The world of marketing in general and digital marketing in particular is always rapidly changing. However, world events made the phenomena especially prevalent in the healthcare industry in 2020. The spillover from the upheaval we all went through will continue into 2021 and create new healthcare marketing challenges.
Coping with news fatigue
Let’s face it, people are tired of reading the news, especially about COVID-19. There are a lot of reasons for this. Consuming bad news gets tiring, and so does having to constantly figure out whether information is good or bad, whether sources delivering it are reliable or not. After a year, a lot of people are ready to tune out as much as possible.
This is where your office, as the most trusted medical resource in their life, can make a big difference. You’ve had the last year to immerse yourself in everything from the virus to the vaccine. Make your website a go-to place for your patients and people in the community for how they should be approaching this pandemic in 2021.
That means creating good long-form content across platforms. Articles, videos and podcasts will ensure you meet every patient and prospect in their desired form of media content. Producing content in the long-form allows you the freedom to explore these issues from all sides.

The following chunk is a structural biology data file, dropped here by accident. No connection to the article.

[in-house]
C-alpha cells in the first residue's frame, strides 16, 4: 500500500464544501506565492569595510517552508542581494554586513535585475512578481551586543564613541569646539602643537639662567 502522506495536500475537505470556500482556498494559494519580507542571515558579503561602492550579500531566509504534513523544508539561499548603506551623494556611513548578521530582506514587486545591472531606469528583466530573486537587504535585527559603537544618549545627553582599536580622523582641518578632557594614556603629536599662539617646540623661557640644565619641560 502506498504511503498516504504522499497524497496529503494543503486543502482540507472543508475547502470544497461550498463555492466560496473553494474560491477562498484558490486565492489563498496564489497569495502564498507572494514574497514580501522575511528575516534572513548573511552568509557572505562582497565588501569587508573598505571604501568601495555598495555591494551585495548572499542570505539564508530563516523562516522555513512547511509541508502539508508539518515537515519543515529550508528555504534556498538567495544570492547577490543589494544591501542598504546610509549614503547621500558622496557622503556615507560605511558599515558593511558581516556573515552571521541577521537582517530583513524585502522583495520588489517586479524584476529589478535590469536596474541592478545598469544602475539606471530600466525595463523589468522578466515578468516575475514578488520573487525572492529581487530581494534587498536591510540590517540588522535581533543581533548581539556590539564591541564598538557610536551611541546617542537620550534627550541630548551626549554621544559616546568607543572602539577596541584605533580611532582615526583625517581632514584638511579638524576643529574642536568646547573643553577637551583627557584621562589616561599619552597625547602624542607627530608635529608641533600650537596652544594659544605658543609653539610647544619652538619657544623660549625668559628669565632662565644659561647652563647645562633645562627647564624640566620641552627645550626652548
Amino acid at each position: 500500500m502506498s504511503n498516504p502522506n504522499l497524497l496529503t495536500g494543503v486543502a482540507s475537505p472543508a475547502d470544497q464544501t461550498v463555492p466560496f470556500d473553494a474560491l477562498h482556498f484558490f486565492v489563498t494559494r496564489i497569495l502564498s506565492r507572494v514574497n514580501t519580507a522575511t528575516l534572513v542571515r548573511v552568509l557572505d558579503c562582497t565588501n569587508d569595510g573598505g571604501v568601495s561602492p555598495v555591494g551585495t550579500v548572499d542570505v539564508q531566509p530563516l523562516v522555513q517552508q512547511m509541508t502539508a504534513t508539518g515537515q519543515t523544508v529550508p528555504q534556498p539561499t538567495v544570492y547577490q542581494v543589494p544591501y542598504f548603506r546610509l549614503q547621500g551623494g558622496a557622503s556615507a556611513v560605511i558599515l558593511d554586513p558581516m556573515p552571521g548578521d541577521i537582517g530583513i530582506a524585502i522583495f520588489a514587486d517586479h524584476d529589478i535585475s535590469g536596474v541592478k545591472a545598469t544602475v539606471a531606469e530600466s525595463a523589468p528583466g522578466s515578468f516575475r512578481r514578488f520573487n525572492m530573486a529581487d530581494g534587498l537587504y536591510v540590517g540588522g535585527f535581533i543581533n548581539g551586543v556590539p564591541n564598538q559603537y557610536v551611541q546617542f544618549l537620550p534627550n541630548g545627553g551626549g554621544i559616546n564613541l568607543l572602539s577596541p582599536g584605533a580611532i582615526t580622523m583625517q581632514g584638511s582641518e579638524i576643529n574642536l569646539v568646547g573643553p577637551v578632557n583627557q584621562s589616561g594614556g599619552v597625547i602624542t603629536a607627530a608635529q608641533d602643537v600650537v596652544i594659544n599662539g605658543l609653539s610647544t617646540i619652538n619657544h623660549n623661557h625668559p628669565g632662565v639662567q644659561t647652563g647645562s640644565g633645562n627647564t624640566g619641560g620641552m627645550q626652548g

Ideally, you’ll move your patients to your way of thinking. If nothing else, this type of content effort will ensure they don’t have to rapidly browse websites or flip channels trying to find all sides of the ongoing medical discussion. Your website will have provided something that represents a great contribution toward coping with news fatigue.
Building your telehealth services
Something else a lot of patients have gotten used to in 2020 was appointments being conducted on their computers. Even if they start to feel safe about coming into the office doesn’t necessarily mean they’ll want to.
If you haven’t done so already, creating special landing pages on your website geared toward telehealth will be beneficial. People can find out how it works and if they would be comfortable with it. Those anxious to continue using it would find out what they can’t realistically expect from a telehealth session that they might otherwise get in person.
Part of expanding telehealth usage means re-evaluating your security protocols. More and more people have experienced being hacked during a Zoom call. Something they might laugh off if it happens with a group of friends takes on an entirely different context when it involves their medical privacy and data.
That makes now a good time to have your IT people make sure your portals are secure. You know how much more secure that industry-approved video communication is compared to standard platforms that ordinary consumers use. Just make sure you communicate that security and assurance to patients.